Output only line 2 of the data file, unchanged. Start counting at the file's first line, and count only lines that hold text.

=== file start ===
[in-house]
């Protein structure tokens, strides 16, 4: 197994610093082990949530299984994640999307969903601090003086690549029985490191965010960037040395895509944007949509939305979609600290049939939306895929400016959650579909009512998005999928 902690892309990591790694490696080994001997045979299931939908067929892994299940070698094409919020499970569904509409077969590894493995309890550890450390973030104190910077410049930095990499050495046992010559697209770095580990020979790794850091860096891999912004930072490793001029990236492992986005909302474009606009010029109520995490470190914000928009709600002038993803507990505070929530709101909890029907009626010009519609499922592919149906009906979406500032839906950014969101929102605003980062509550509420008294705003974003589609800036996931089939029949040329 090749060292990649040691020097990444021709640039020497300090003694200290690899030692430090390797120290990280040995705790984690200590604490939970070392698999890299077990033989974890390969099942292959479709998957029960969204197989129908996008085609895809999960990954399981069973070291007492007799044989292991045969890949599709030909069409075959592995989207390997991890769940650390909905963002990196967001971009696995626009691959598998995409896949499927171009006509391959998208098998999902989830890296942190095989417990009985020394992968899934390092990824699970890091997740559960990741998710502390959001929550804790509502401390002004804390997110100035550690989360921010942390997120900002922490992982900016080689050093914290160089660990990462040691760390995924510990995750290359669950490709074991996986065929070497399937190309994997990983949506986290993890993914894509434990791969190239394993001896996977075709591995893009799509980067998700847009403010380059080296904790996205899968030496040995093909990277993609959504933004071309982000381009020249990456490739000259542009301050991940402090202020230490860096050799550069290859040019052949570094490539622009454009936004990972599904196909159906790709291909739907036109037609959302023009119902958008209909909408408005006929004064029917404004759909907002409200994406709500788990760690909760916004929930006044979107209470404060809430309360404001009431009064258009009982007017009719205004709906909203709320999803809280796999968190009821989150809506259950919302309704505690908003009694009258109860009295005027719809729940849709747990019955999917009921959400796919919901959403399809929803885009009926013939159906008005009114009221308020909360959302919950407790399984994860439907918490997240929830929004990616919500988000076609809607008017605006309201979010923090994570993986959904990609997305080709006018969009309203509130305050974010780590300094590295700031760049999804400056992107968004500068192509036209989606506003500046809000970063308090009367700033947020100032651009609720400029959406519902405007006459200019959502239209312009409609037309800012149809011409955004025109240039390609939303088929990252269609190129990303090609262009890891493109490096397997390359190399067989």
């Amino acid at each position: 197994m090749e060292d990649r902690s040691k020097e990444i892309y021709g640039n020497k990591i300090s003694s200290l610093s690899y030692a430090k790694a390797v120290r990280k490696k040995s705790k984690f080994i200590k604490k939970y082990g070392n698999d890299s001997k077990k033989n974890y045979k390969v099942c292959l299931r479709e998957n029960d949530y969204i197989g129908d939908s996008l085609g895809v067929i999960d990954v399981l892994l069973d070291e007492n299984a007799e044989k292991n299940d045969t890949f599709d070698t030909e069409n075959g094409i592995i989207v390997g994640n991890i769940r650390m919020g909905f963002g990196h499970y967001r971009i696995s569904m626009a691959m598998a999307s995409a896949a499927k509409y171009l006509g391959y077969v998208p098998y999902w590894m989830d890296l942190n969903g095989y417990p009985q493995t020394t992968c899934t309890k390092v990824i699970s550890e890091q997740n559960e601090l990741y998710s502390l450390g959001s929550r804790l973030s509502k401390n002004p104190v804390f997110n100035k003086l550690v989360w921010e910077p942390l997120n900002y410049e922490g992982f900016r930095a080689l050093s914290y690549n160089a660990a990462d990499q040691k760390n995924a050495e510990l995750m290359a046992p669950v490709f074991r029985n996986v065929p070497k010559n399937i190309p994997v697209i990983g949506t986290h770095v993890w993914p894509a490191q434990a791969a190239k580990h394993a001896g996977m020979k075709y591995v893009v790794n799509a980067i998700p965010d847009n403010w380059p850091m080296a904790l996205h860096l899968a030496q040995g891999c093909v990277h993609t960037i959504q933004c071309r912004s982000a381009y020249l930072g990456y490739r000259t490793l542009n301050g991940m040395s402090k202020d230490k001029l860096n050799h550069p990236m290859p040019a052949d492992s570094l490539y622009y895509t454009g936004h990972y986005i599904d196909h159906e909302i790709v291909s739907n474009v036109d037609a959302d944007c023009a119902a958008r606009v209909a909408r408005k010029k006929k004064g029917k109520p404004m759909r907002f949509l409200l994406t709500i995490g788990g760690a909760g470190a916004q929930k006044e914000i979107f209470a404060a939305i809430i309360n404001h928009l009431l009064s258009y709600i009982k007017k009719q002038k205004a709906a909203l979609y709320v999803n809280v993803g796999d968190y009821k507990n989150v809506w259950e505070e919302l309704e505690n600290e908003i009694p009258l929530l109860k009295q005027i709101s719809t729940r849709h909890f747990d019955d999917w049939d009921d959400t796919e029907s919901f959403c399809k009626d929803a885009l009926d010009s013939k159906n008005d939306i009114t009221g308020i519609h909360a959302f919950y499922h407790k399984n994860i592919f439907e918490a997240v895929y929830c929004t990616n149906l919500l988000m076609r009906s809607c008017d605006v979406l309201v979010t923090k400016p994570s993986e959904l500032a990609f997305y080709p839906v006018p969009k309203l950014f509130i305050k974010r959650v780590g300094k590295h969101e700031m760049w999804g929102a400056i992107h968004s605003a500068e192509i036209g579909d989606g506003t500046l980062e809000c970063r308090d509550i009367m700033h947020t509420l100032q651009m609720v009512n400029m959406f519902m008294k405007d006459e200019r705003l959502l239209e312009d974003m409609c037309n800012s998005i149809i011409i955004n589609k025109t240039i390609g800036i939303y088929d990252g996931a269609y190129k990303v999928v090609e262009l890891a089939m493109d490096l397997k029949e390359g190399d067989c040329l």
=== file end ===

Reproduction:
């Protein structure tokens, strides 16, 4: 197994610093082990949530299984994640999307969903601090003086690549029985490191965010960037040395895509944007949509939305979609600290049939939306895929400016959650579909009512998005999928 902690892309990591790694490696080994001997045979299931939908067929892994299940070698094409919020499970569904509409077969590894493995309890550890450390973030104190910077410049930095990499050495046992010559697209770095580990020979790794850091860096891999912004930072490793001029990236492992986005909302474009606009010029109520995490470190914000928009709600002038993803507990505070929530709101909890029907009626010009519609499922592919149906009906979406500032839906950014969101929102605003980062509550509420008294705003974003589609800036996931089939029949040329 090749060292990649040691020097990444021709640039020497300090003694200290690899030692430090390797120290990280040995705790984690200590604490939970070392698999890299077990033989974890390969099942292959479709998957029960969204197989129908996008085609895809999960990954399981069973070291007492007799044989292991045969890949599709030909069409075959592995989207390997991890769940650390909905963002990196967001971009696995626009691959598998995409896949499927171009006509391959998208098998999902989830890296942190095989417990009985020394992968899934390092990824699970890091997740559960990741998710502390959001929550804790509502401390002004804390997110100035550690989360921010942390997120900002922490992982900016080689050093914290160089660990990462040691760390995924510990995750290359669950490709074991996986065929070497399937190309994997990983949506986290993890993914894509434990791969190239394993001896996977075709591995893009799509980067998700847009403010380059080296904790996205899968030496040995093909990277993609959504933004071309982000381009020249990456490739000259542009301050991940402090202020230490860096050799550069290859040019052949570094490539622009454009936004990972599904196909159906790709291909739907036109037609959302023009119902958008209909909408408005006929004064029917404004759909907002409200994406709500788990760690909760916004929930006044979107209470404060809430309360404001009431009064258009009982007017009719205004709906909203709320999803809280796999968190009821989150809506259950919302309704505690908003009694009258109860009295005027719809729940849709747990019955999917009921959400796919919901959403399809929803885009009926013939159906008005009114009221308020909360959302919950407790399984994860439907918490997240929830929004990616919500988000076609809607008017605006309201979010923090994570993986959904990609997305080709006018969009309203509130305050974010780590300094590295700031760049999804400056992107968004500068192509036209989606506003500046809000970063308090009367700033947020100032651009609720400029959406519902405007006459200019959502239209312009409609037309800012149809011409955004025109240039390609939303088929990252269609190129990303090609262009890891493109490096397997390359190399067989």